NR: What happened next with the footage you shot?
DT: The film crew shot three different sequences: the official interview, B-roll of Bono and Eugene chatting casually, and a second interview between myself and Eugene, after Bono had left to travel back to Vancouver.
I must also express here my heartfelt gratitude to my friend Taylor Martyn, who on only 48-hour notice, agreed to fly out to Montana in order to photograph the event. What a gift to have all these photographs.
NR: From the beginning, you wanted to bring in Nathan Clarke and his crew to direct these shoots? Why is that?
DT: I had met Nate (Clarke) through our common friend, Steven Purcell. Nate had done a good deal of work for the Laity Lodge, and I had watched one of his films, in which he captured the process by which the artist Roger Feldman had completed a sculpture, “Threshold,” in 2013.
I was very impressed with the way that the film had been photographed and scored. And so I was not only looking for a filmmaker with the right aesthetic sensibility, I was also looking for somebody who could be the right partner on this project, fully confident in their capacity to produce good work but humble enough (and flexible enough) to figure things out as we went along.
I could not have asked for a better partner in crime than Nate. Here at the end of the project, the gift to me is not only a beautiful short documentary film but also a genuine friendship.
NR: What advice did you seek in editing it down?
DT: It took Nate Clarke and me a good while to figure out what story we wanted to tell and what story the footage would allow us to tell. As Nate reminded me over the phone at one point, we couldn’t force the footage to be something that it cannot be. The concrete footage would have to open up a possibility that perhaps we had yet to imagine.
What complicated things was the fact that the film shoots in Montana and New York City were so different from each other—different in tone, in setting, in content, in movement, in color. They were not blending well together.
After producing a rough cut of the film in late summer of 2015, and letting it sit for a while, we felt okay about it, but not great. Something was missing. On the phone again, I asked Nate, “If we could tell any story we wanted with this footage, what story was that? Was there an original story that we could tell? And what did we need to do to tell that story?”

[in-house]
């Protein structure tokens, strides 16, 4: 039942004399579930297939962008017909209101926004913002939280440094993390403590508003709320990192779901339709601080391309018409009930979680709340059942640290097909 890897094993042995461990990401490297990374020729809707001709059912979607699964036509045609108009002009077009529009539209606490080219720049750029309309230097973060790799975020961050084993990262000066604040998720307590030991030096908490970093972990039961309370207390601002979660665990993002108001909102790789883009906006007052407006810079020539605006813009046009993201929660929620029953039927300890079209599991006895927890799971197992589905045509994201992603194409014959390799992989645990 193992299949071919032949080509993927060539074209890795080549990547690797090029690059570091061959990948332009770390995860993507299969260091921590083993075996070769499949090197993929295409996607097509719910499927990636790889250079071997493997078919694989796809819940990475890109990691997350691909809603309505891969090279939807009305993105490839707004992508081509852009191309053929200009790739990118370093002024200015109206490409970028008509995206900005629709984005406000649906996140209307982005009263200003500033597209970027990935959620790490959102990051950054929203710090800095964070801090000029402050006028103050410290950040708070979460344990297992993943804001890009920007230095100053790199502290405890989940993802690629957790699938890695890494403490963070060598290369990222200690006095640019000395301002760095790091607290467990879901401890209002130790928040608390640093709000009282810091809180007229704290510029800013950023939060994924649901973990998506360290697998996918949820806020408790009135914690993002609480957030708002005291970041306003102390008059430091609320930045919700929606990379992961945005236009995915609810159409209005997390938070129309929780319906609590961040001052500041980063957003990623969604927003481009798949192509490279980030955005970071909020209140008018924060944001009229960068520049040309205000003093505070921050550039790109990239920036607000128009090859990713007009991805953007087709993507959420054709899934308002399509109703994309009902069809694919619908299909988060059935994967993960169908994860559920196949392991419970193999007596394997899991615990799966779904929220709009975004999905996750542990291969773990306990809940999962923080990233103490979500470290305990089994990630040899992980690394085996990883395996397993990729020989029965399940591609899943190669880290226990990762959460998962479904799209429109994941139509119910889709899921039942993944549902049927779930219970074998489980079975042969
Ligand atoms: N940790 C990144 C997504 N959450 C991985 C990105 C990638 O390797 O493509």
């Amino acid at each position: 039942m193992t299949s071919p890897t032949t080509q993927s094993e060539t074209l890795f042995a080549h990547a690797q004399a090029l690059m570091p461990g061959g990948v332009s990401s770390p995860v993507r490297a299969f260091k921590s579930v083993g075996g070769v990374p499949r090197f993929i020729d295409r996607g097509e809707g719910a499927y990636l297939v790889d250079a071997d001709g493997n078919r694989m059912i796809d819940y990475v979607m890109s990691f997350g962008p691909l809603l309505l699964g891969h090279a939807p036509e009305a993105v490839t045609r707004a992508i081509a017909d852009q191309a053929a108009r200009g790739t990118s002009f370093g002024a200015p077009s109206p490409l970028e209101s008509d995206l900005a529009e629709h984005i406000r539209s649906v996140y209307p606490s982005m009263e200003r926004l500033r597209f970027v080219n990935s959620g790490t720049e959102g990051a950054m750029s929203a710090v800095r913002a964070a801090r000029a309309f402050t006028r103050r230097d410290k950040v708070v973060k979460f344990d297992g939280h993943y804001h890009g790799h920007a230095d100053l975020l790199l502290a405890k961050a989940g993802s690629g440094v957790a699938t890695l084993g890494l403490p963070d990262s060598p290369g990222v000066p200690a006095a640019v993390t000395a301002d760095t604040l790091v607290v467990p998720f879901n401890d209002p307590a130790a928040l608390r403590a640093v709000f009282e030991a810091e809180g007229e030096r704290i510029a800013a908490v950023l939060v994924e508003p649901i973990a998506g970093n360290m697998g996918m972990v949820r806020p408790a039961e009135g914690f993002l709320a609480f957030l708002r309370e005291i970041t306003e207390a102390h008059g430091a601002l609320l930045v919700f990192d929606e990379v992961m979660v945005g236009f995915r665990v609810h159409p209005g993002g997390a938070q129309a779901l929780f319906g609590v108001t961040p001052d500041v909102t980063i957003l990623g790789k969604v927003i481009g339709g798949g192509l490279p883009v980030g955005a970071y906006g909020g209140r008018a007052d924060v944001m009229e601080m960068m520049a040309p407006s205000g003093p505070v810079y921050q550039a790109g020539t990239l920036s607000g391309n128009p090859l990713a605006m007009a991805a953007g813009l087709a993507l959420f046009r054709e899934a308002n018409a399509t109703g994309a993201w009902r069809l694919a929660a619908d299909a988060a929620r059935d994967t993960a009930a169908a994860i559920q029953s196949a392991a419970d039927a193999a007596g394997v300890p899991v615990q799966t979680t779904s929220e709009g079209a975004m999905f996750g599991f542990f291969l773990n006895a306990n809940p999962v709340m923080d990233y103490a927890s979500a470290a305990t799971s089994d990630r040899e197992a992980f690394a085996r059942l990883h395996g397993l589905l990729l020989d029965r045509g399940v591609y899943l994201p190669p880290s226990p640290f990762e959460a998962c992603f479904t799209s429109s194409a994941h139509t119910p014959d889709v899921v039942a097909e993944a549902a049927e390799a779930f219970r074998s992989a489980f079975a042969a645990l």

I had had two original hopes for this film: to chronicle the friendship between Eugene and Bono, and to inspire audiences to read the psalms for themselves. I asked Nate what it would take for us to tell the story of their unlikely friendship. He said he’d need to get his hands on some archival footage for that to happen.
I told him that we should aim in that direction. To tell the best story possible here, a story that would honor their friendship and their common love for the psalms: that needed to be the goal. It’s at this point that the film took a different direction and also required me to go raise the extra funds to do the job right (or as best as we could).
It was a matter of negotiating the ideal in our heads and the constraints that would force us to be even more creative than we had originally supposed necessary. Nate and I worked together to find filmed footage and photographs that had already documented Bono’s relationship to Eugene.
Once we had found the available material, Nate proposed that we send our Director of Photography, the incomparable John Harrison, back to Montana, to film footage of the landscape and to ask Eugene and Jan an additional set of questions. Their answers would help us to massage the story into proper shape. This, too, required extra funds, in addition to the funds that I had originally raised from family and friends.
But once I saw the additional Montana footage, I knew that we had made the right decision. While it represented only a small sliver of material in the final cut, it helped us to tell the story that the film wanted to tell.NR: Why did you decide you needed more footage with Bono?
DT: Bono felt that there was more to be said than we could cover in our one interview in Montana, and was hoping to find an opportunity for a second conversation on the psalms. Needless to say, I was happy to oblige.
Our first attempt to schedule a follow-up interview, in early July 2015, intercepting U2 in their visit to Boston, fell through. That’s actually a fun story for another day. We succeeded, however, on our second attempt, managing to coordinate our schedules with U2’s last stop on their North American tour, in New York City.